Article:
Three years ago, Brennan Walker was a freshman in high school when his life was turned upside down. Walker was trying to make his way to Rochester High School when he missed the bus. In an attempt to get to class on time, he tried knocking on the door of Jeff Zeigler and asking for directions. Instead of offering directions or driving the young man to school, Zeigler opened fire on the teenager. Fortunately, Walker was not injured, but the incident has stuck with him.
In the aftermath of the traumatic ordeal, Walker received some much-needed educational and emotional support from teachers and counselors at Alternative Center for Education in Rochester, Michigan.
“After that stuff happened to me, I was in a pretty bad place as far as my schoolwork, mentally and emotionally,” Walker explained.
“I wasn’t really there, fully.”
Fortunately, Walker was able to move forward with his life in spite of Zeigler's actions. He was elected student council president at his local high school and he's managed to graduate one semester early. In the fall, he'll travel thousands of miles away to attend Florida Memorial University in Miami Gardens, Florida.
“To know that something happened to him and he still persevered gives me the confidence to know that whatever happens in Florida, I am not going to be worried because I know he has the mindset and the skills to put it together. And he’ll be okay," Walker's mother, Lisa Walker, said about her son's college decision.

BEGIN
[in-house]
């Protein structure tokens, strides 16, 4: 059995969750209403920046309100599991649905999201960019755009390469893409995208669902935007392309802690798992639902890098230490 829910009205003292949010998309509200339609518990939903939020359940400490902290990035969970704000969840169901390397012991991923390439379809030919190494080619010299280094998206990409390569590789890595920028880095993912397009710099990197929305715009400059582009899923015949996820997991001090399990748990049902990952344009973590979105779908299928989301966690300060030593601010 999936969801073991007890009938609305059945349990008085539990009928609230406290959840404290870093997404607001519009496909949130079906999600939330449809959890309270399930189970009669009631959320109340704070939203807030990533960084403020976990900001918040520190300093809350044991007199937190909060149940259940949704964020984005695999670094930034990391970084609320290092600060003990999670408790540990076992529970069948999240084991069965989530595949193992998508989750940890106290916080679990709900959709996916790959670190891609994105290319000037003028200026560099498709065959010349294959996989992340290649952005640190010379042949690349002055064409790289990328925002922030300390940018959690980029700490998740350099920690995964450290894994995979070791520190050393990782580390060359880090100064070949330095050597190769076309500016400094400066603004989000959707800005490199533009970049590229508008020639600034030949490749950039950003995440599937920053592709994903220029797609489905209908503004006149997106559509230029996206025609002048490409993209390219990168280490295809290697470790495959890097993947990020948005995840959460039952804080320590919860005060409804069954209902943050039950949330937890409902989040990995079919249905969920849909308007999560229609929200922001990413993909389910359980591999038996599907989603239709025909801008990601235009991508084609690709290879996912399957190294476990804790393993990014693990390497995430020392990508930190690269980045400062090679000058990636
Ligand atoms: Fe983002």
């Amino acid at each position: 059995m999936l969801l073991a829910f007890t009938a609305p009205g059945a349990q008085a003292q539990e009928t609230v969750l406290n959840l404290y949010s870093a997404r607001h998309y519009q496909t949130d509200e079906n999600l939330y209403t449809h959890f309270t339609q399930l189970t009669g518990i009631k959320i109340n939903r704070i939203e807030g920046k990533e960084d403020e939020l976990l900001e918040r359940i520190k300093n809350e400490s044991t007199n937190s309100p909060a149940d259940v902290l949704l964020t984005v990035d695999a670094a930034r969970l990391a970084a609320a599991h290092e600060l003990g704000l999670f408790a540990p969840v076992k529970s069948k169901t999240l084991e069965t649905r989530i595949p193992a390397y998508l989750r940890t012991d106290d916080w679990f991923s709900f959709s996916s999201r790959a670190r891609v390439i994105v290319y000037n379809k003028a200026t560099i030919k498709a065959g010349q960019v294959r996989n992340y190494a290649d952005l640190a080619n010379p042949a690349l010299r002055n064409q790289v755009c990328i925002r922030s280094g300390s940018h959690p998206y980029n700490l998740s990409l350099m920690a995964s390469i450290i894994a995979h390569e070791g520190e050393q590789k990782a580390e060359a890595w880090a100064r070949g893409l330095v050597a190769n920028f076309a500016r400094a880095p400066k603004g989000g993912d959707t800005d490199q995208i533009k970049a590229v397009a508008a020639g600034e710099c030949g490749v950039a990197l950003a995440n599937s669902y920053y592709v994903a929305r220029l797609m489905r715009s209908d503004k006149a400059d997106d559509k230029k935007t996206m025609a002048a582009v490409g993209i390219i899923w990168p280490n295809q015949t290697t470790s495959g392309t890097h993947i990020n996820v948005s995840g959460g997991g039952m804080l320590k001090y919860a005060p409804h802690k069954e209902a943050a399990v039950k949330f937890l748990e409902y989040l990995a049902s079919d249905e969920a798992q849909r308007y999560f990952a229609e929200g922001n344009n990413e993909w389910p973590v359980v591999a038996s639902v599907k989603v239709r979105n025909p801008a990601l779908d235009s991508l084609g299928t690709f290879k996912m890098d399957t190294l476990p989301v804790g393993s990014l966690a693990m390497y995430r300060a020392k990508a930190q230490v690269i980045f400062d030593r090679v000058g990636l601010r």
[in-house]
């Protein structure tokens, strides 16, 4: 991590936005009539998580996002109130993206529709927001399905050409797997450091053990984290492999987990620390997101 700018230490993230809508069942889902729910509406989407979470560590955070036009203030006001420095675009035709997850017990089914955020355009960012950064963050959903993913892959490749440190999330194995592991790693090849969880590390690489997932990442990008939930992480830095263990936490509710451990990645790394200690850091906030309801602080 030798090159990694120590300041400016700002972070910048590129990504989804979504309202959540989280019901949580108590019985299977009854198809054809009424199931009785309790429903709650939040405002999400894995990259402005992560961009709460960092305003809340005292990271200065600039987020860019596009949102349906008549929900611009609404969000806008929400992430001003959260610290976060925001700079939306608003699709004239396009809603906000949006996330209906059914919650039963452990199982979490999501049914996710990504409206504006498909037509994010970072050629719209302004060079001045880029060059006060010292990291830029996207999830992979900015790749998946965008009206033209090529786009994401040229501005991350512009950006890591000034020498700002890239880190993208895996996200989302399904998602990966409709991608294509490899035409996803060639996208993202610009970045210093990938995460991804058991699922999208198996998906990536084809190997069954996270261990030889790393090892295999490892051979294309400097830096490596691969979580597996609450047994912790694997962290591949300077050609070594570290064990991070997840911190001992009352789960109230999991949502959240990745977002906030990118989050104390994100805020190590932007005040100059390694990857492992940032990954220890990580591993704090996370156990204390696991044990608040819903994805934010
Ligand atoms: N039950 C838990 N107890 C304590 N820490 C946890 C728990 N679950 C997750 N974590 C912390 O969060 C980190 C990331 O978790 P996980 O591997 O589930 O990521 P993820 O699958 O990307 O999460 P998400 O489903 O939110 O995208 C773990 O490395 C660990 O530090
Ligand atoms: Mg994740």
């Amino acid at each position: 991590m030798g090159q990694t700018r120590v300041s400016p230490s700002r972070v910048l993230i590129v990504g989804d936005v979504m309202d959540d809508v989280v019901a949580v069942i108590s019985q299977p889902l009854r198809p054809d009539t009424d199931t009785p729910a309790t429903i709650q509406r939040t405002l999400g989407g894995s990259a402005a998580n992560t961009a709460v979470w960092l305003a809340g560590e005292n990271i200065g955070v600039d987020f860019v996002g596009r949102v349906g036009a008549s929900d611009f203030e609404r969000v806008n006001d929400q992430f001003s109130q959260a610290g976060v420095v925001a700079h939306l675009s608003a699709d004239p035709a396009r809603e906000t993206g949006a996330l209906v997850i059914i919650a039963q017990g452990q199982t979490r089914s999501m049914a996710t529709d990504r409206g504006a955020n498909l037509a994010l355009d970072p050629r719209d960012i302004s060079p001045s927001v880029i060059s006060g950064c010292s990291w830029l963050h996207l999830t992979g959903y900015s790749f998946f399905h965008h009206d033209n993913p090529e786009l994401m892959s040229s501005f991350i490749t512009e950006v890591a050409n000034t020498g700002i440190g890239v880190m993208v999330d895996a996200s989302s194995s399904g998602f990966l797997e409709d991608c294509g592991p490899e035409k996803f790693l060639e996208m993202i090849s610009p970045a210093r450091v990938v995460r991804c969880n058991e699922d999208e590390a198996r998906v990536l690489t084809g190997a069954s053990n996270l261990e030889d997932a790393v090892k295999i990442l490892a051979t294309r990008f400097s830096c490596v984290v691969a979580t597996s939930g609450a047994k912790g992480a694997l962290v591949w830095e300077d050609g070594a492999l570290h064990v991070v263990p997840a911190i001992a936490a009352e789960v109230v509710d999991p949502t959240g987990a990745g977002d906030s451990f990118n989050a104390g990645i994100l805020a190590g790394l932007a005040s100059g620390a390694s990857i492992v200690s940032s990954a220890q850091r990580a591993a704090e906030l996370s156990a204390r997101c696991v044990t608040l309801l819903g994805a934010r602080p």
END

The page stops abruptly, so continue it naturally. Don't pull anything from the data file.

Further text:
“I kind of think I picked it just because I kind of wanted to be around more people of color and I kind of wanted to also leave Michigan because I feel like I know a lot of people here — and I want to be surrounded by new people," Brennan Walker added.
Walker will begin classes at the historically Black university in late August.
Reading about Black trauma can have an impact on your mental health. If you or someone you know need immediate mental health help, text "STRENGTH" to the Crisis Text Line at 741-741 to be connected to a certified crisis counselor. These additional resources are also available:
The National Suicide Prevention Lifeline 1-800-273-8255
The National Alliance on Mental Illness 1-800-950-6264
The Association of Black Psychologists 1-301-449-3082
The Anxiety and Depression Association of America 1-240-485-1001
For more mental health resources, click HERE.